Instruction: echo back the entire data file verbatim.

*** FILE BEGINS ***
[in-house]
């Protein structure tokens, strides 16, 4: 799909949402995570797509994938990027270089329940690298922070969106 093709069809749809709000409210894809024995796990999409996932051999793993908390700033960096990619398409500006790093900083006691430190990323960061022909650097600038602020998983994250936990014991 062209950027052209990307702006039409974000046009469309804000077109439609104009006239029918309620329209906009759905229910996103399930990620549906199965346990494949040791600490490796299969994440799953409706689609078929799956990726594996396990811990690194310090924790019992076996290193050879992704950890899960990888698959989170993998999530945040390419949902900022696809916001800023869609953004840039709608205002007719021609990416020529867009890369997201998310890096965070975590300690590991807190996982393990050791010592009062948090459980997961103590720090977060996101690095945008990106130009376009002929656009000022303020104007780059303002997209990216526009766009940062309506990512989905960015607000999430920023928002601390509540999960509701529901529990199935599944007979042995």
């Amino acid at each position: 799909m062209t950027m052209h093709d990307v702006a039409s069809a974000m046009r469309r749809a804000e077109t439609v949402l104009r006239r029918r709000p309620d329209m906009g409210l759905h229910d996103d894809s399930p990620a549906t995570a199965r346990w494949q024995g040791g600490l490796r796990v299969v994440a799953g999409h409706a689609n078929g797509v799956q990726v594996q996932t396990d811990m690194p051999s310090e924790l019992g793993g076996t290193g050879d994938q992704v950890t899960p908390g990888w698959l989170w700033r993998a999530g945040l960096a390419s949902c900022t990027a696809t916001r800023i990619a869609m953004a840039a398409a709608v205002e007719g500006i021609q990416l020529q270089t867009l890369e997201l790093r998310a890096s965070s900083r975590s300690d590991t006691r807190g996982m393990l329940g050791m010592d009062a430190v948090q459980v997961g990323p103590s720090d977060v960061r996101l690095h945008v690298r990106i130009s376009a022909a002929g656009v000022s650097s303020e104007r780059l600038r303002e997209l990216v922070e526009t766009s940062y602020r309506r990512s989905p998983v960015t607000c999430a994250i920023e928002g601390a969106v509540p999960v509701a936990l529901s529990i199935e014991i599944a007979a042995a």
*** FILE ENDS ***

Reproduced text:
[in-house]
């Protein structure tokens, strides 16, 4: 799909949402995570797509994938990027270089329940690298922070969106 093709069809749809709000409210894809024995796990999409996932051999793993908390700033960096990619398409500006790093900083006691430190990323960061022909650097600038602020998983994250936990014991 062209950027052209990307702006039409974000046009469309804000077109439609104009006239029918309620329209906009759905229910996103399930990620549906199965346990494949040791600490490796299969994440799953409706689609078929799956990726594996396990811990690194310090924790019992076996290193050879992704950890899960990888698959989170993998999530945040390419949902900022696809916001800023869609953004840039709608205002007719021609990416020529867009890369997201998310890096965070975590300690590991807190996982393990050791010592009062948090459980997961103590720090977060996101690095945008990106130009376009002929656009000022303020104007780059303002997209990216526009766009940062309506990512989905960015607000999430920023928002601390509540999960509701529901529990199935599944007979042995």
């Amino acid at each position: 799909m062209t950027m052209h093709d990307v702006a039409s069809a974000m046009r469309r749809a804000e077109t439609v949402l104009r006239r029918r709000p309620d329209m906009g409210l759905h229910d996103d894809s399930p990620a549906t995570a199965r346990w494949q024995g040791g600490l490796r796990v299969v994440a799953g999409h409706a689609n078929g797509v799956q990726v594996q996932t396990d811990m690194p051999s310090e924790l019992g793993g076996t290193g050879d994938q992704v950890t899960p908390g990888w698959l989170w700033r993998a999530g945040l960096a390419s949902c900022t990027a696809t916001r800023i990619a869609m953004a840039a398409a709608v205002e007719g500006i021609q990416l020529q270089t867009l890369e997201l790093r998310a890096s965070s900083r975590s300690d590991t006691r807190g996982m393990l329940g050791m010592d009062a430190v948090q459980v997961g990323p103590s720090d977060v960061r996101l690095h945008v690298r990106i130009s376009a022909a002929g656009v000022s650097s303020e104007r780059l600038r303002e997209l990216v922070e526009t766009s940062y602020r309506r990512s989905p998983v960015t607000c999430a994250i920023e928002g601390a969106v509540p999960v509701a936990l529901s529990i199935e014991i599944a007979a042995a």